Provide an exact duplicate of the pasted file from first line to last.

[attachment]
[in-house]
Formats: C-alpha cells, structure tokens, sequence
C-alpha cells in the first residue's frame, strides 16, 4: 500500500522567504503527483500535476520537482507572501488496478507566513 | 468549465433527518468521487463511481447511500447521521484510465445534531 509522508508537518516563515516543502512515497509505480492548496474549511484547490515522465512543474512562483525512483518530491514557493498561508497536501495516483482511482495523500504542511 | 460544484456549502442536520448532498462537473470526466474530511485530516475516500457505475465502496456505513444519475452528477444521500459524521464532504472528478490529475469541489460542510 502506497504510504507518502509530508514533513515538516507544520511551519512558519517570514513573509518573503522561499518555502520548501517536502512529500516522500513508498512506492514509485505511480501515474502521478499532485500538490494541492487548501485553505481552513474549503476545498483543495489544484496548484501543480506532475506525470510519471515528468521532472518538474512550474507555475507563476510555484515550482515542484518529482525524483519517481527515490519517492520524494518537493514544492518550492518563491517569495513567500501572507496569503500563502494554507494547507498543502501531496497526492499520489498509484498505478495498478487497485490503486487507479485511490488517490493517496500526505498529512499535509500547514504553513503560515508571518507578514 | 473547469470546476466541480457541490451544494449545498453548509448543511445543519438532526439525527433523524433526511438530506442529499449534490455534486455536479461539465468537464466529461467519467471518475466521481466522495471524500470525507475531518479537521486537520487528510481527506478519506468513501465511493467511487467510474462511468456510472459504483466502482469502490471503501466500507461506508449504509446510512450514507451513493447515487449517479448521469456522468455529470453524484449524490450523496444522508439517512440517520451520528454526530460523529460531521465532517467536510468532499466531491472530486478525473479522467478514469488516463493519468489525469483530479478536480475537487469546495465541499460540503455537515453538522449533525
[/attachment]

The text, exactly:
[in-house]
Formats: C-alpha cells, structure tokens, sequence
C-alpha cells in the first residue's frame, strides 16, 4: 500500500522567504503527483500535476520537482507572501488496478507566513 | 468549465433527518468521487463511481447511500447521521484510465445534531 509522508508537518516563515516543502512515497509505480492548496474549511484547490515522465512543474512562483525512483518530491514557493498561508497536501495516483482511482495523500504542511 | 460544484456549502442536520448532498462537473470526466474530511485530516475516500457505475465502496456505513444519475452528477444521500459524521464532504472528478490529475469541489460542510 502506497504510504507518502509530508514533513515538516507544520511551519512558519517570514513573509518573503522561499518555502520548501517536502512529500516522500513508498512506492514509485505511480501515474502521478499532485500538490494541492487548501485553505481552513474549503476545498483543495489544484496548484501543480506532475506525470510519471515528468521532472518538474512550474507555475507563476510555484515550482515542484518529482525524483519517481527515490519517492520524494518537493514544492518550492518563491517569495513567500501572507496569503500563502494554507494547507498543502501531496497526492499520489498509484498505478495498478487497485490503486487507479485511490488517490493517496500526505498529512499535509500547514504553513503560515508571518507578514 | 473547469470546476466541480457541490451544494449545498453548509448543511445543519438532526439525527433523524433526511438530506442529499449534490455534486455536479461539465468537464466529461467519467471518475466521481466522495471524500470525507475531518479537521486537520487528510481527506478519506468513501465511493467511487467510474462511468456510472459504483466502482469502490471503501466500507461506508449504509446510512450514507451513493447515487449517479448521469456522468455529470453524484449524490450523496444522508439517512440517520451520528454526530460523529460531521465532517467536510468532499466531491472530486478525473479522467478514469488516463493519468489525469483530479478536480475537487469546495465541499460540503455537515453538522449533525